My brave friend and I arrived at about 1:15 and were faced with a mob of people, though getting in was a surprisingly uneventful and easy process.  If you recall, it was ridiculously hot on Saturday, so the first stop was Wooly's Ice.
They were serving two flavors: Mango Tango and Strawberry Brownie, so, of  course, we had to get one of each!

Here's a good GoogaMooga tip: if you're sweating buckets and haven't eaten all day, for the love of macaroons, do not let something so sugary be your first bite to eat!  A few bites in, I started feeling woozy and faint.  I ended up eating the fruit and having to forego the vanilla ice and brownie-- and I never give up brownie!

But did I learn my lesson?  No!

Next up was macarons from Mille-Feuille (552 Laguardia Pl, New York, NY).
We had their chocolate, rose, and lemon flavors.  The chocolate pastry had a mousse-like middle and was rich, but not too sweet.  The rose flavor -- well, to be honest the first time I ever ate anything flavored with rose was in Turkey when I tried my first Turkish Delight, so the rose macaron just tasted like Turkish candy (which isn't necessarily a bad thing).  The lemon flavored macaron made my lips pucker.  I must have looked like quite the sucker (Get it?  Get it?)  All three were very tasty, but the truth is they seemed a bit underdone.  I love macarons, and perhaps it was just the batch mine came from, but they did seem a bit mushier than one might expect.
Onwards, through the food orgy, to Dirty Bird To-Go for some protein, finally!  They offered Buttermilk-Dipped Chicken  Fingers and watermelon lemonade.  The buttermilk provided a thicker coating, lending to a less crispy, more solid skin.  Now, I love chicken fingers.  Aside from waffle fries, they are my fried food weakness.  Were these the best chicken fingers I've ever had?  Not particularly, but the portion of food was good and they really hit the spot when I needed to cool it on the sugar.  As for the watermelon lemonade?  It was outstanding.  I'm a sucker for lemonade. (Get it?  Get it? -- Fine, I'll stop with the lemon sucking jokes.)  

Honesty Hour: I have been to multiple anime/video game conventions.  I am familiar with SWAG (Stuff We All Get).  GoogaMooga takes the cake on weirdest SWAG.

All in all, I had a really great time.  It wasn't the craziest festival I've ever been to.  People were generally polite and respectful.  I enjoyed dancing to the Louisiana Jazz Band while waiting for my chicken fingers and munching on macarons in a sea of people, beneath the shade of a tree, in the middle of Prospect Park.  I'd expect nothing more from a Saturday in New York City.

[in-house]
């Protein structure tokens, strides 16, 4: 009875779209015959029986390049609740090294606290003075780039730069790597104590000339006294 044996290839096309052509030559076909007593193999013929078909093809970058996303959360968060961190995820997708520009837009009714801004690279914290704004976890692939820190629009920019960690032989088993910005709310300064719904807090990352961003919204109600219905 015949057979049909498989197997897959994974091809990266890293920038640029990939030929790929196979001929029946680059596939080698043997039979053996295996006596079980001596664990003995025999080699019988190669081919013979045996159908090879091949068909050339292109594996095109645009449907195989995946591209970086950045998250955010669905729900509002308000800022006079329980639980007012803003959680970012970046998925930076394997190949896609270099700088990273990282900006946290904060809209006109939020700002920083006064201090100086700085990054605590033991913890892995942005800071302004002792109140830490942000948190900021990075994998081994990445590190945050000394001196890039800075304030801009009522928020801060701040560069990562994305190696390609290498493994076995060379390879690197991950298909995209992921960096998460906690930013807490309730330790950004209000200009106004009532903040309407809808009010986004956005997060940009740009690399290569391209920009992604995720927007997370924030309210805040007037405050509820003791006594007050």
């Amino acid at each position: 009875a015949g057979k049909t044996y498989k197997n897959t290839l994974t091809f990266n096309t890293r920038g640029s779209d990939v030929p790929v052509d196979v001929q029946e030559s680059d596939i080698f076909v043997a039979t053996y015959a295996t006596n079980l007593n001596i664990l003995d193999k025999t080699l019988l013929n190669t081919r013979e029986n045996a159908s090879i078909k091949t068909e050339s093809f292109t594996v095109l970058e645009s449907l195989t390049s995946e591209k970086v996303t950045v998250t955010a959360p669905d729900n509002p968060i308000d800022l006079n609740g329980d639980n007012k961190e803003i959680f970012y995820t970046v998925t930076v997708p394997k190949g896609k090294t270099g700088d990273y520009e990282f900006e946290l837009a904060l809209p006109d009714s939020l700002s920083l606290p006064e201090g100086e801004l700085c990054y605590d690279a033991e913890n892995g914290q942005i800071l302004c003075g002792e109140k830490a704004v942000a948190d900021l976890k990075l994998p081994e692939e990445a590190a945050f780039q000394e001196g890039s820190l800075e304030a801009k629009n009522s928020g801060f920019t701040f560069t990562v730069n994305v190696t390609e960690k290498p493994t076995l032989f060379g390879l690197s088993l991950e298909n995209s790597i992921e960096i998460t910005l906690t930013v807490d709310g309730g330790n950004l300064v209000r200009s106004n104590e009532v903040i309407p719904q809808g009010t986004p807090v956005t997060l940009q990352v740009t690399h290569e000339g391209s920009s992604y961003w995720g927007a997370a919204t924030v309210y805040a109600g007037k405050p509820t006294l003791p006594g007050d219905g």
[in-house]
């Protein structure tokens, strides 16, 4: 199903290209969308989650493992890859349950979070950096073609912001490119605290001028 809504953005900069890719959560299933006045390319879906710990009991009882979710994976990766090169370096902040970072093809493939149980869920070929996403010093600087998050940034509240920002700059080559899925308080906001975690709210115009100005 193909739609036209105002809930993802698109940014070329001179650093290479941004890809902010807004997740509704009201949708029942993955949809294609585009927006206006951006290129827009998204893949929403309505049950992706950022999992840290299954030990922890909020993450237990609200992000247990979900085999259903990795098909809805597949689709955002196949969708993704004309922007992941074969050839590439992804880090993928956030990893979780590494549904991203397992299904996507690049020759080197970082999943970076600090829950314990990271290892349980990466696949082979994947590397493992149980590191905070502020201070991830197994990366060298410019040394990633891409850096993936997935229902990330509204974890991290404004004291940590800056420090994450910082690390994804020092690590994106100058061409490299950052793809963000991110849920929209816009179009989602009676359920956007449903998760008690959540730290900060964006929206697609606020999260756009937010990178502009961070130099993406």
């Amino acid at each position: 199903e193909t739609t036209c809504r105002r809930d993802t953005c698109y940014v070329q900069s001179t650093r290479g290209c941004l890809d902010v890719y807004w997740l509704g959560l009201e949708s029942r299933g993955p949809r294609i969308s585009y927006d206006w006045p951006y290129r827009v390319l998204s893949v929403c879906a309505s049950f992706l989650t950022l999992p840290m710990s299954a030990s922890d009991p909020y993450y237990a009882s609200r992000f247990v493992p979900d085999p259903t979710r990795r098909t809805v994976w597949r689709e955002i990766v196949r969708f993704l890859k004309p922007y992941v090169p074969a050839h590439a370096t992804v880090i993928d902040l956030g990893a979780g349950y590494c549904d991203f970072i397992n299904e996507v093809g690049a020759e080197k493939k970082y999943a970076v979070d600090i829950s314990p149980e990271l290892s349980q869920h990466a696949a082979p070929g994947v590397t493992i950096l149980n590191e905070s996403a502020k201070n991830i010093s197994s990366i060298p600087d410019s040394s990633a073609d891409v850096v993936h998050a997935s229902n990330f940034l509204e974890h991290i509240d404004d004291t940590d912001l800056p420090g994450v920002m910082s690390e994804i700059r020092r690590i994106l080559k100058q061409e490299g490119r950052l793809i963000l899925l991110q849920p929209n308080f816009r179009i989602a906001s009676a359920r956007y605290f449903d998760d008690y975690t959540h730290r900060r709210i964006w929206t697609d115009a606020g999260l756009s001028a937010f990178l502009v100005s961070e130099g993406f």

If you're thinking of attending next year's festival here's some tips:
  • SUNSCREEN!  I was wearing SPF 50 and still tanned like crazy. 
  • Bring bottled water.  This saved my life.
  • Buy Googa Moula early.  Googa Moula is how you buy alcohol in the craft beer tent.  They actually ran out of beer in the general beverage station, so the tent was the only area serving beer towards the end of Saturday.  
  • Bring someone you really love with you.  This would make a terrible first date (or second or third).  
  • Be patient.  If you don't dig waiting in line, you'll have a miserable time. 

Monday, May 21, 2012

Kick the Can!

We spent last week talking about HBO's series "Weight of the Nation" which really got me thinking about my own consumption and that of those around me.  According to Margo Wootan, sugary drinks our the #1 source of calories in our diet today.

"There is nothing in a soft drink that is good for you.  A Twinkie or a potato chip or a candy bar has at least a little nutrition.  These sugared beverages have none at all." - Kelly Brownell

I had never really thought about the calories I consume in my drinks.  Admittedly, I've been a diet soda drinker since the early '90s so the calories on the bottle always read 0, but what I'm putting into my body is more than just calories.  It's chemicals that I don't need or want.  When I heard the above quote, my first thought was, "I really have to cut this stuff out.  No more soda.  Only water and juice."  Then came the next truth bomb.

"Juice is just like soda...there is no difference.  The juice is nature's way of getting you to eat your fiber." - Robert Lustig

D'uh.  Not that I'm equating fresh orange juice to the chemical-ridden dregs of a cola, but there's no nutritional benefit to either of these drinks.  They're empty calories and sugar spikes.

Lord knows I won't make it through my life with drinking only water.  Whatever would I do on Wino Wednesday? But it is important to be mindful of how many carbohydrates and how many calories you do consume, in whatever form they take.  A dieter from Part 2 of the series compared being on a diet to being on a budget and I think that's a good way to see things.  You want to get the most out of what little you can have, so why splurge on something like a drink when that won't even contribute to your satiety?

I didn't know before writing this post, but there is a cause called "Kick the Can," which focuses on spreading awareness of sugar consumption in soft drinks.  Check them out!

Friday, May 18, 2012

Fake Out Friday: Pi

Instead of being a good little blogger and writing Part Four of my "Skinny on Obesity" series, I decided to watch the movie Pi, which got me thinking about pie.  Then I started thinking about the science of our world and things just got nerdy from there.

What is baking?
Baking is applied mathematics (in the form of ratios) and chemistry (as recipes depend on the chemical properties of their ingredients and how they will interact).  Physics comes in the form of thermodynamics and biology in the nutritive qualities of the food produced.

So not only am I a poor baker, but a hack scientist as well.